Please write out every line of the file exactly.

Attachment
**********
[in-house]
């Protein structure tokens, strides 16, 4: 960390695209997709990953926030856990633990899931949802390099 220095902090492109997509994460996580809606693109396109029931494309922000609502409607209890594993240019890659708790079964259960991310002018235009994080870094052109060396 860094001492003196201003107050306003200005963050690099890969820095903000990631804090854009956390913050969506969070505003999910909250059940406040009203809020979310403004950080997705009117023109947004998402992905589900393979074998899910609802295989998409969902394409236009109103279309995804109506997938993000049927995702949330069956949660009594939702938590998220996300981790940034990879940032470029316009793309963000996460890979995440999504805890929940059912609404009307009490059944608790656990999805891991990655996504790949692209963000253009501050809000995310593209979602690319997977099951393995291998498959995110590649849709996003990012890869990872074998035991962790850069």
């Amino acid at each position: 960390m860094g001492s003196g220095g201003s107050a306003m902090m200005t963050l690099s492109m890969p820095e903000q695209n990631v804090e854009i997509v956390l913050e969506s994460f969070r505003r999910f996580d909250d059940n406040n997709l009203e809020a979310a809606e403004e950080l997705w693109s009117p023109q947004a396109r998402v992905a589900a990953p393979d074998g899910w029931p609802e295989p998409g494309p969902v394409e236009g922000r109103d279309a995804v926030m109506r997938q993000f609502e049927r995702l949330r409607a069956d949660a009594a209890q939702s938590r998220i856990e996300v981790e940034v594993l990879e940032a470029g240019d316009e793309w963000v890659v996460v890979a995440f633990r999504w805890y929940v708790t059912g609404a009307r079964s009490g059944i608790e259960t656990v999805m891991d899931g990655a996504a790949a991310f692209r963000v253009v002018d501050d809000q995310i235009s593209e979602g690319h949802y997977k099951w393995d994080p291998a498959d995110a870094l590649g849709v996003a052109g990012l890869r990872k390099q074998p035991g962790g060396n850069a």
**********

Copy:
[in-house]
């Protein structure tokens, strides 16, 4: 960390695209997709990953926030856990633990899931949802390099 220095902090492109997509994460996580809606693109396109029931494309922000609502409607209890594993240019890659708790079964259960991310002018235009994080870094052109060396 860094001492003196201003107050306003200005963050690099890969820095903000990631804090854009956390913050969506969070505003999910909250059940406040009203809020979310403004950080997705009117023109947004998402992905589900393979074998899910609802295989998409969902394409236009109103279309995804109506997938993000049927995702949330069956949660009594939702938590998220996300981790940034990879940032470029316009793309963000996460890979995440999504805890929940059912609404009307009490059944608790656990999805891991990655996504790949692209963000253009501050809000995310593209979602690319997977099951393995291998498959995110590649849709996003990012890869990872074998035991962790850069």
């Amino acid at each position: 960390m860094g001492s003196g220095g201003s107050a306003m902090m200005t963050l690099s492109m890969p820095e903000q695209n990631v804090e854009i997509v956390l913050e969506s994460f969070r505003r999910f996580d909250d059940n406040n997709l009203e809020a979310a809606e403004e950080l997705w693109s009117p023109q947004a396109r998402v992905a589900a990953p393979d074998g899910w029931p609802e295989p998409g494309p969902v394409e236009g922000r109103d279309a995804v926030m109506r997938q993000f609502e049927r995702l949330r409607a069956d949660a009594a209890q939702s938590r998220i856990e996300v981790e940034v594993l990879e940032a470029g240019d316009e793309w963000v890659v996460v890979a995440f633990r999504w805890y929940v708790t059912g609404a009307r079964s009490g059944i608790e259960t656990v999805m891991d899931g990655a996504a790949a991310f692209r963000v253009v002018d501050d809000q995310i235009s593209e979602g690319h949802y997977k099951w393995d994080p291998a498959d995110a870094l590649g849709v996003a052109g990012l890869r990872k390099q074998p035991g962790g060396n850069a």